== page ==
Nicolás Maduro has brought the country to its knees. The international community must support Venezuelans trying to restore democracy
The descent of Venezuela into a dictatorship has resembled the fable of the boy that cried wolf. Back in July 2000, when Hugo Chávez won his first re-election, many in the opposition, surprised by his sudden rise in popularity, claimed electoral fraud. Since then, it seems, the norm has been for the opposition to accuse the government of stealing elections, without presenting enough evidence to gain the support of the international community. This has made it difficult for many outside Venezuela to label the regime a dictatorship. Until now.
It has never been clearer that Nicolás Maduro – who cynically described this weekend’s vote as “a triumph of democracy” – is a dictator. Dozens of countries throughout Europe and the Americas warned that the fraudulent presidential elections should not occur and are now refusing to recognise the results.
Related: The Observer view on Venezuela’s need for profound change, not a sham poll | Observer editorial
The Netflix smash – about a ruthless Israeli unit hunting down terrorists – has been praised for its evenhanded portrayal of the Palestinian conflict. But are there glaring omissions?
Israel’s biggest TV hit series returns to our screens this week, opening with Israel’s biggest nightmare. The second series of Fauda, the political thriller about an Israeli army undercover unit, begins with a bomb explosion at a bus stop. But it gets worse, as it turns out the attack wasn’t ordered by Hamas, but by a new menace – a returnee from Syria who has been training with Islamic State.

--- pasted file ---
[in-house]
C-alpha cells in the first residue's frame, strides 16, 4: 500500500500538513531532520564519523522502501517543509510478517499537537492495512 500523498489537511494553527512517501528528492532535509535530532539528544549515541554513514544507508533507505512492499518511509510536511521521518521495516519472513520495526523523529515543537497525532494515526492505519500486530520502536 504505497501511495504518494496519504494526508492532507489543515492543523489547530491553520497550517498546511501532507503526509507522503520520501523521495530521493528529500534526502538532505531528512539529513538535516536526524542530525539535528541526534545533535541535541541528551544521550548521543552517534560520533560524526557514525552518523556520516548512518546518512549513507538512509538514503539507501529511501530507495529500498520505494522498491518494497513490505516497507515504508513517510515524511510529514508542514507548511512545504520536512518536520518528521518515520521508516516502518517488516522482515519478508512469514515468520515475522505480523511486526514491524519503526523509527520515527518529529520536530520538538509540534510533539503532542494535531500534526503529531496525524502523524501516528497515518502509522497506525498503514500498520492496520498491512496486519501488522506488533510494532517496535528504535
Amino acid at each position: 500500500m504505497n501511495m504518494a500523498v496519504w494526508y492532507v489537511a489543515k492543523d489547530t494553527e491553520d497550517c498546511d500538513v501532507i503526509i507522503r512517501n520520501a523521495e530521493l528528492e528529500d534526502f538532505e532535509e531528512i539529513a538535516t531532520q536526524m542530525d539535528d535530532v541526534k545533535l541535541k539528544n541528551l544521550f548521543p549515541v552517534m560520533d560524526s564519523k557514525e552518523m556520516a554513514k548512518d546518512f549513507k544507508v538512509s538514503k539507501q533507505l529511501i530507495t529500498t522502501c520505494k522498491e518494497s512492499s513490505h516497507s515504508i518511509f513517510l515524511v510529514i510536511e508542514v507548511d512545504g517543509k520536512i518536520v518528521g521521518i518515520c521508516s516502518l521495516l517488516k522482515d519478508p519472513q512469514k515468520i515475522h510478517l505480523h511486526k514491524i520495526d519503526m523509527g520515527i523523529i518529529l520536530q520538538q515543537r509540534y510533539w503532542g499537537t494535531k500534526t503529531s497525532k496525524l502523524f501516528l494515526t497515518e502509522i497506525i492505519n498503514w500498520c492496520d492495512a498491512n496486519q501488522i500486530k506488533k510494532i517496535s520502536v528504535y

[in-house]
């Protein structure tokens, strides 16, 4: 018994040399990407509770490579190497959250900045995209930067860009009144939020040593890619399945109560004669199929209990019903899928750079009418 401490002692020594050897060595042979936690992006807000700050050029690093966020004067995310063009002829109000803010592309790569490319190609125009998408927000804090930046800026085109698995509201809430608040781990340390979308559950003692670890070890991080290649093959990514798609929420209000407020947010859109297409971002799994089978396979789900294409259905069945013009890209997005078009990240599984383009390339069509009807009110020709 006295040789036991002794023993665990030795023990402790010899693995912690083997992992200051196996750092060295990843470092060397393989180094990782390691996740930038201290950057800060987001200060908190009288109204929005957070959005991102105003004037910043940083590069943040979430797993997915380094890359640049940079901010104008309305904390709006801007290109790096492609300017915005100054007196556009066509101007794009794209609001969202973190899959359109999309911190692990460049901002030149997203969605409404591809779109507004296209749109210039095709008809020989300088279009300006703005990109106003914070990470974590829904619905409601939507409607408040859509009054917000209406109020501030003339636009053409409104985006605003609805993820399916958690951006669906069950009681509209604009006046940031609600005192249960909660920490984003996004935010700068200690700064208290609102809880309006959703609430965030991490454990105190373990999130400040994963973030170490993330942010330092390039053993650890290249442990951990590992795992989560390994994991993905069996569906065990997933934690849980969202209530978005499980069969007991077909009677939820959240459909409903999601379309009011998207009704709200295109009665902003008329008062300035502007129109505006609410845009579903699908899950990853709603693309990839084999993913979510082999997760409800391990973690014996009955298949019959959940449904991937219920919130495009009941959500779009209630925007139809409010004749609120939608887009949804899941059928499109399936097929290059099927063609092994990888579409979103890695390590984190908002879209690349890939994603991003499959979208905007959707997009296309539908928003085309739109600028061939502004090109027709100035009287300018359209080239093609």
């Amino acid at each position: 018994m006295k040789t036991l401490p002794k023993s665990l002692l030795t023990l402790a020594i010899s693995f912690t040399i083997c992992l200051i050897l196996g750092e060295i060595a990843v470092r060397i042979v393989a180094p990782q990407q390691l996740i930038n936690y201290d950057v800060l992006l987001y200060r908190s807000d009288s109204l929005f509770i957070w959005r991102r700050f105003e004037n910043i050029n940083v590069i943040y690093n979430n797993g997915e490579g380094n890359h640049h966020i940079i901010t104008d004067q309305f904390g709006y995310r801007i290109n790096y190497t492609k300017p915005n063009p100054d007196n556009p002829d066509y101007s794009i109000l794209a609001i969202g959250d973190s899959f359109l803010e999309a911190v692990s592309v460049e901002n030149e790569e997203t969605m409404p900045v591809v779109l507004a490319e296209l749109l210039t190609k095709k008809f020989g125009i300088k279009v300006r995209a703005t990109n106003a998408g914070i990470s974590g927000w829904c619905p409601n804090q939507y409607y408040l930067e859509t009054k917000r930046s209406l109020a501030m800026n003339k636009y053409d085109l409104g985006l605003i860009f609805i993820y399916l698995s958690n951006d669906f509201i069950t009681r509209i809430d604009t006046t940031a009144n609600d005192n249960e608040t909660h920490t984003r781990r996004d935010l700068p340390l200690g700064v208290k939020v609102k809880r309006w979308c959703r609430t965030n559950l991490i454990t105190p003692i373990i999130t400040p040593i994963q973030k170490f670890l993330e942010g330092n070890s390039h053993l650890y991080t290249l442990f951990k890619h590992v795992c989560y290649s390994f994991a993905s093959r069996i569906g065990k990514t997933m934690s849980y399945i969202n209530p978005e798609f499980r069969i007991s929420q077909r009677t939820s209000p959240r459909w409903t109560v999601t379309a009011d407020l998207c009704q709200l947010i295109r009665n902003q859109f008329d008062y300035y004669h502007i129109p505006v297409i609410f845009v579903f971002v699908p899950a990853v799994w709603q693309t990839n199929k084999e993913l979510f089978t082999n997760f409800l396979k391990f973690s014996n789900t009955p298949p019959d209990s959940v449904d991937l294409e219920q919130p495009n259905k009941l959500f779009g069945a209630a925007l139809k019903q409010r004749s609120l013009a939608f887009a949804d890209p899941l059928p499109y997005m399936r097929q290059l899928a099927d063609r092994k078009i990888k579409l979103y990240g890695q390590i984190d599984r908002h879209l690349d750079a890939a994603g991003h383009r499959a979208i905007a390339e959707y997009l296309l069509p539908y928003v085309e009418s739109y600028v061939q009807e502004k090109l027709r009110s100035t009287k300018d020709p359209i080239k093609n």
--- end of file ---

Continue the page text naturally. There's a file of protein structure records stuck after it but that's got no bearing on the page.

That’s how we’re plunged back into Fauda, Arabic for “chaos”, Israel’s international Netflix hit, which the streaming service picked up in 2016. Released on 24 May, the series returns with its tight, testy unit of Arabic-speaking Israeli special force infiltrators who work undercover in the Palestinian West Bank to track and kill wanted terrorists.
You find yourself drawn in. The concept of right and wrong gets erased … it just becomes this action-packed show
For decades our laws have been a death sentence for the environment. Now, from the Amazon to Australia, the tide is turning
The Amazon rainforest is often called the earth’s lungs, and generates 20% of the world’s oxygen. Yet in the past half-century nearly a fifth of it has been cut down. The felling and burning of millions of trees is releasing massive amounts of carbon, in turn depleting the Amazon’s capacity to be one of the world’s largest carbon sinks – the natural systems that suck up and store carbon dioxide from the atmosphere.
Related: Can climate litigation save the world?
In 2006 the first law recognising the legal rights of nature was enacted in the borough of Tamaqua, Pennsylvania
Related: Bolivia enshrines natural world’s rights with equal status for Mother Earth
Human rights group says accountability for atrocities is just as crucial as for security forces’ crimes
The Rohingya military group Arsa carried out deadly massacres and abductions of the Hindu community in Myanmar’s Rakhine state last year, a new report by Amnesty International has revealed.
Testimony collected by Amnesty from dozens of witnesses and survivors of the attacks in Rakhine in August have detailed how up to 99 Hindu men, women and children were killed by Arsa militants armed with knives, swords and sticks. Only those who agreed to convert to Islam were spared.
Related: ‘Lives will be lost’: 700,000 Rohingya face cyclone season under tarpaulin
CPS lawyer says there is no satisfactory explanation for not disclosing material earlier
Secret evidence that was not disclosed at trial has led to the overturning of the convictions of five men for conspiracy to murder following a shooting in Stoke-on-Trent in 2010.
Although the court of appeal imposed alternative convictions for the lesser offence of conspiracy to commit grievous bodily harm, the men and their lawyers still do not know what the new material reveals.